As if the coronavirus wasn’t enough to keep District of Kent leaders buzzing.
The District of Kent Council approved the introduction of a bylaw outlining regulations for urban beekeeping.
According to a report from council, this venture began in June of last year, when the council asked district staff to explore options for permitting urban beekeeping within the district. Staff reviewed current regulations outlined by Chilliwack, Surrey and Trail. They noted common practices for keeping bees involved lot size regulations and that the beekeepers implement methods to prevent bees from swarming. Swarming is an unfortunate and consistent problem in the beekeeping community and it occurs when bees outgrow their hive and seek a new location. Prevention includes watching hives for swarm cells and ensuring there is ample growth room.
Prospective beekeepers would need to register with the Provincial Apiculture Office, which oversees regulations concerning ownership, keeping, transport and possession of bees. The province offers in-person and online courses on beekeeping, but there is no requirement by the province to complete coursework to become a beekeper. The provincial registration application asks for basic personal information as well as colony locations and numbers and the number of hives at each location. This can all be done with an online form.
Following a successful application with the District of Kent, beekeeping would be permitted for single family residential zones, rural residential zones and lake area residential zones.
In other council business, the deadline to submit surveys for the Teacup development has elapsed, officially ending on March 26 at 11:59 p.m. Coun. Kerstin Schwichtenberg moved that the deadline for public comment be bumped up to April 30 due to the fact that the coronavirus pandemic had otherwise engaged residents who would have wanted their voices heard. The motion died since no other member of council seconded it.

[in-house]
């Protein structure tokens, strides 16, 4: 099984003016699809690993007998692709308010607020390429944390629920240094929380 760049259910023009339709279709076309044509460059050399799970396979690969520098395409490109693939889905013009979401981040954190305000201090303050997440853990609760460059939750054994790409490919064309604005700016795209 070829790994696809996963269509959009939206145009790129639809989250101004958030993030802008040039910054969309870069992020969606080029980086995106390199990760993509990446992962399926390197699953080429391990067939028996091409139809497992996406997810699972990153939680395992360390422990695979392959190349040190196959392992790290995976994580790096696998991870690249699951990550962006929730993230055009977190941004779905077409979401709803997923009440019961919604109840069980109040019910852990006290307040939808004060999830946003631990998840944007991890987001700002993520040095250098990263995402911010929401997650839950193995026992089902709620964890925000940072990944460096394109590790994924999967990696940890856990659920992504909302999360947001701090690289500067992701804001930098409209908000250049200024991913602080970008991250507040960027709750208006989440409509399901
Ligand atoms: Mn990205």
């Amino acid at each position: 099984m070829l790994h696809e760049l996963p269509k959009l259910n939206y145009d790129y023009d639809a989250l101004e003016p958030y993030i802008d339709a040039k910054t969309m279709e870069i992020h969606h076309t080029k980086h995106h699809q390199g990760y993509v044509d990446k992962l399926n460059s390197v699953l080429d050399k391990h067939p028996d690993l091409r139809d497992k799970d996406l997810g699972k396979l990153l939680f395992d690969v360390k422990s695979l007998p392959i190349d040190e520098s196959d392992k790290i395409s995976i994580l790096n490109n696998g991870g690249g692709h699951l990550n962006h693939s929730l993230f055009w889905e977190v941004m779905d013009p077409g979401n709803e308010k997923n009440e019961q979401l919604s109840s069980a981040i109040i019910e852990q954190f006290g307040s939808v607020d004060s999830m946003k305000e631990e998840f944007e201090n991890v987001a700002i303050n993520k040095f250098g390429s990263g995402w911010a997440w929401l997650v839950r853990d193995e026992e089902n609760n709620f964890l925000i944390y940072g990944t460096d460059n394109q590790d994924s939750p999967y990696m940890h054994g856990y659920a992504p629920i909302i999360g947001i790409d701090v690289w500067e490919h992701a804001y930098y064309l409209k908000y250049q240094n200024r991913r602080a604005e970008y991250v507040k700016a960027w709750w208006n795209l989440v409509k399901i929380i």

“It’s hard to imagine that this hasn’t affected some people’s ability to participate in this very important conversation. I don’t know why my motion wasn’t seconded,” Schwichtenberg told The Observer in an interview after the meeting. “I do know the council felt the timeline was the same for both sides of the argument and that the original dates were fair for everyone.”
District Mayor Sylvia Pranger said it’s not uncommon for motions to go unseconded.
“Council believed that the dates set provided adequate time to respond,” Pranger said.
Coun. Stan Watchorn offered much the same view, stating he “felt there has been sufficient opportunity for residents who were interested to provide their input on this matter and an extension was not required.”
Remaining members of council were as of publication unavailable for comment on this issue.
The District of Kent Council also would like to remind the public to use good hand hygiene practices during the pandemic. This includes frequent hand washing with soap and water for at least 20 seconds and to use social distancing tactics when not at home.